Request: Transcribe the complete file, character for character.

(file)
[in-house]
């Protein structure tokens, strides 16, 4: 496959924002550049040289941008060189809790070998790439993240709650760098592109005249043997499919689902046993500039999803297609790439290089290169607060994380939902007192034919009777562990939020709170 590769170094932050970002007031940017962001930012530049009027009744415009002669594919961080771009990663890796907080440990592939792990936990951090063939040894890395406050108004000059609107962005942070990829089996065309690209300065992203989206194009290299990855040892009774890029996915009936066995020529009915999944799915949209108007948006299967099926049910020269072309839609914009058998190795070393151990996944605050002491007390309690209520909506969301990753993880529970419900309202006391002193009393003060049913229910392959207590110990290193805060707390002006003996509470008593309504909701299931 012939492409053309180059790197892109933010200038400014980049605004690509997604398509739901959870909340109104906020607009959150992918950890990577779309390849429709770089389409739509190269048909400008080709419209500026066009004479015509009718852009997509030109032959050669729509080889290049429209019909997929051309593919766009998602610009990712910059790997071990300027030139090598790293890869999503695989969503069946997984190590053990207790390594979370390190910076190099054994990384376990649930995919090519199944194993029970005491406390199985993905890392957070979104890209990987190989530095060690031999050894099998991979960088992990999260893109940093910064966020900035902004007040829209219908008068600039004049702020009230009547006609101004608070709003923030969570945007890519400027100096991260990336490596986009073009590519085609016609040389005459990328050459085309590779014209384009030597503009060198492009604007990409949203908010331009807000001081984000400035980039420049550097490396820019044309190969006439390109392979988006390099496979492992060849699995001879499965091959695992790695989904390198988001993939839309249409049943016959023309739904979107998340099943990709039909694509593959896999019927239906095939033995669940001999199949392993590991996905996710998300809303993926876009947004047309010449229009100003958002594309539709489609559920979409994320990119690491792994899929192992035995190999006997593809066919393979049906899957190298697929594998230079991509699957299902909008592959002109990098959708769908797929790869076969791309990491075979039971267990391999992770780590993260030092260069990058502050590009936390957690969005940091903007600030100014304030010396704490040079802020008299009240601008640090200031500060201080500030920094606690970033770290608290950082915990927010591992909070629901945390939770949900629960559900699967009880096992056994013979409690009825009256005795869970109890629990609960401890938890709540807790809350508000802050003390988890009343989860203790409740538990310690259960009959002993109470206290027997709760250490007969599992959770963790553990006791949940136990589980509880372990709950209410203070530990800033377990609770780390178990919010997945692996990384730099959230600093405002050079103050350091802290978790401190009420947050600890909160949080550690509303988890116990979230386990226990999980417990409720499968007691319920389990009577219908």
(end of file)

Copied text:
[in-house]
């Protein structure tokens, strides 16, 4: 496959924002550049040289941008060189809790070998790439993240709650760098592109005249043997499919689902046993500039999803297609790439290089290169607060994380939902007192034919009777562990939020709170 590769170094932050970002007031940017962001930012530049009027009744415009002669594919961080771009990663890796907080440990592939792990936990951090063939040894890395406050108004000059609107962005942070990829089996065309690209300065992203989206194009290299990855040892009774890029996915009936066995020529009915999944799915949209108007948006299967099926049910020269072309839609914009058998190795070393151990996944605050002491007390309690209520909506969301990753993880529970419900309202006391002193009393003060049913229910392959207590110990290193805060707390002006003996509470008593309504909701299931 012939492409053309180059790197892109933010200038400014980049605004690509997604398509739901959870909340109104906020607009959150992918950890990577779309390849429709770089389409739509190269048909400008080709419209500026066009004479015509009718852009997509030109032959050669729509080889290049429209019909997929051309593919766009998602610009990712910059790997071990300027030139090598790293890869999503695989969503069946997984190590053990207790390594979370390190910076190099054994990384376990649930995919090519199944194993029970005491406390199985993905890392957070979104890209990987190989530095060690031999050894099998991979960088992990999260893109940093910064966020900035902004007040829209219908008068600039004049702020009230009547006609101004608070709003923030969570945007890519400027100096991260990336490596986009073009590519085609016609040389005459990328050459085309590779014209384009030597503009060198492009604007990409949203908010331009807000001081984000400035980039420049550097490396820019044309190969006439390109392979988006390099496979492992060849699995001879499965091959695992790695989904390198988001993939839309249409049943016959023309739904979107998340099943990709039909694509593959896999019927239906095939033995669940001999199949392993590991996905996710998300809303993926876009947004047309010449229009100003958002594309539709489609559920979409994320990119690491792994899929192992035995190999006997593809066919393979049906899957190298697929594998230079991509699957299902909008592959002109990098959708769908797929790869076969791309990491075979039971267990391999992770780590993260030092260069990058502050590009936390957690969005940091903007600030100014304030010396704490040079802020008299009240601008640090200031500060201080500030920094606690970033770290608290950082915990927010591992909070629901945390939770949900629960559900699967009880096992056994013979409690009825009256005795869970109890629990609960401890938890709540807790809350508000802050003390988890009343989860203790409740538990310690259960009959002993109470206290027997709760250490007969599992959770963790553990006791949940136990589980509880372990709950209410203070530990800033377990609770780390178990919010997945692996990384730099959230600093405002050079103050350091802290978790401190009420947050600890909160949080550690509303988890116990979230386990226990999980417990409720499968007691319920389990009577219908």